Sen. Ted Kennedy has been diagnosed with a malignant brain tumor and will remain hospitalized for at least several days as he and his family determine his treatment options.
The Massachusetts Democrat suffered a seizure Saturday and has since been hospitalized at Massachusetts General Hospital in Boston. He has been talking and joking with family and friends while undergoing a battery of tests that revealed the malignant tumor, a glioma in the left parietal lobe, according to the hospital.
"He has had no further seizures, remains in good overall condition and is up and walking around the hospital," Drs. Lee Schwamm and Larry Ronan said in a joint statement released by the hospital.
"The usual course of treatment includes combinations of various forms of radiation and chemotherapy," they said. "Decisions regarding the best course of treatment for Sen. Kennedy will be determined after further testing and analysis."
Kennedy, the second-longest serving senator in U.S. history, has represented Massachusetts in the Senate since 1962.
"Tough days ahead," a Kennedy family friend told ABC News, "but [Sen. Kennedy] is in fighting mood."
Another Kennedy family member is bringing in another doctor for further evaluation, saying, "This is not a good time."
In an interview with ABC News' Jake Tapper for "World News With Charles Gibson", Sen. Barack Obama, D-Ill., who has received Kennedy's endorsement for president, said, "It's heartbreaking. Ted Kennedy is not only a giant of the Senate, but he's a good friend. You couldn't have a better supporter than Ted Kennedy."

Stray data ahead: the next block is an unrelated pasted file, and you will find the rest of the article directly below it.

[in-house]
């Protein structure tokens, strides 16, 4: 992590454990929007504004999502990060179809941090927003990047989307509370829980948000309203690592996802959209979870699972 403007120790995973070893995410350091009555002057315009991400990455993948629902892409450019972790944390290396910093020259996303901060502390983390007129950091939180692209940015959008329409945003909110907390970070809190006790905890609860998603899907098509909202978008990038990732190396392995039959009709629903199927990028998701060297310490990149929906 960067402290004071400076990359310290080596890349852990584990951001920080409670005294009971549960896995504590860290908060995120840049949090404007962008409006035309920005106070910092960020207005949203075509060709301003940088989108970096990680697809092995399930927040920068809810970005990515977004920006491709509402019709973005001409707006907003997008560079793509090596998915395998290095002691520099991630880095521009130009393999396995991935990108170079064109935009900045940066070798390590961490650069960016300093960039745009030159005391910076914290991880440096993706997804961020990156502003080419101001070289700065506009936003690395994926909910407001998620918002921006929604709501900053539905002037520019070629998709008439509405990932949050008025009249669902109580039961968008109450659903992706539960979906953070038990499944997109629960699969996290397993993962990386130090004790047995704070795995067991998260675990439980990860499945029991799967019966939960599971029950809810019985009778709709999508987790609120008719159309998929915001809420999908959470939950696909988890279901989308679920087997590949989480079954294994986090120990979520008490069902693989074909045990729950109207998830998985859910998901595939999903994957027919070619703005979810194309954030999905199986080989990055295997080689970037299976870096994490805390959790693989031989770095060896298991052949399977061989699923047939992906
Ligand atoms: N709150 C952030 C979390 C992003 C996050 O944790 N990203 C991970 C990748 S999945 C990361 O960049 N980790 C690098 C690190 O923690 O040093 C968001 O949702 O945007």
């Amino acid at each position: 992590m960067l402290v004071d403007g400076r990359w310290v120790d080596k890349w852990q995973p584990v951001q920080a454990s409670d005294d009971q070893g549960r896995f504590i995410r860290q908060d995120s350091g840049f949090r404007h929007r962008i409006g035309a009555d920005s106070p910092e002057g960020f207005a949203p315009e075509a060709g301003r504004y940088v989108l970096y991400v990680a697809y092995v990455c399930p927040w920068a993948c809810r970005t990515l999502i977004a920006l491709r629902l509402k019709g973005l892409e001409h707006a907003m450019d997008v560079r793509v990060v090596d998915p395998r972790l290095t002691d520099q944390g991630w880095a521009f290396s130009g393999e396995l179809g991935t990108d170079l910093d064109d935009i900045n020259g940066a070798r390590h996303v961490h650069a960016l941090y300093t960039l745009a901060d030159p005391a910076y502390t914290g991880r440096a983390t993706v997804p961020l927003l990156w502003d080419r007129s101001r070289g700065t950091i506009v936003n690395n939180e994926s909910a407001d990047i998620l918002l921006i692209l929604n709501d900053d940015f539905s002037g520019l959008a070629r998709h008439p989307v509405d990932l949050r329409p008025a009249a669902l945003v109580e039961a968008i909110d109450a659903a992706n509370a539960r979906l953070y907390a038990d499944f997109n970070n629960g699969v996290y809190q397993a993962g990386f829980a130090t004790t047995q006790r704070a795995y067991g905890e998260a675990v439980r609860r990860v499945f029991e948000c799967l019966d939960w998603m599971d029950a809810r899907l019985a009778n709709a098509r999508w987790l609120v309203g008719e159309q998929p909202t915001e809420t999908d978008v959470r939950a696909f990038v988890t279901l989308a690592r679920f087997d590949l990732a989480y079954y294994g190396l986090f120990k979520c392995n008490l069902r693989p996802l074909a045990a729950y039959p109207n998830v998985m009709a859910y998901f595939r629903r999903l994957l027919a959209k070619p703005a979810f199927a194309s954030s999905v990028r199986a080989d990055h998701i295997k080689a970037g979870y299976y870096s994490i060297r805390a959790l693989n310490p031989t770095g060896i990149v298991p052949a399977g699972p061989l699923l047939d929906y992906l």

Obama talked with Vicki Kennedy, the senator's wife, Saturday and said he was more optimistic after that converstion.
"The news came in today and it's a lot worse, but he's a fighter. He's been fighting on behalf of working families all his life. … It's a testament to how beloved he is that you are seeing well wishes from across the aisle from everyone in political life and Massachusetts."
In a statement released to the press, Sen. Hillary Clinton, D-N.Y., in Kentucky for an election night rally, said, "Ted Kennedy's courage and resolve are unmatched, and they have made him one of the greatest legislators in Senate history. Our thoughts are with him and Vicki and we are praying for a quick and full recovery."
Mrs. Kennedy informed Senate Majority Leader Harry Reid, D-Nev., Tuesday afternoon of Kennedy's diagnosis. Reid, in turn, informed the Senate Democratic caucus at its weekly luncheon on Capitol Hill.
Fighting back tears at a press conference following the luncheon, Sen. Chris Dodd, D-Conn., described by Reid as Kennedy's closest friend in the Senate, said, "We're confident he's going to be back."
Sen. Robert C. Byrd, a West Virginia Democrat and the most senior member of the Senate, openly wept while speaking from his desk on the Senate floor.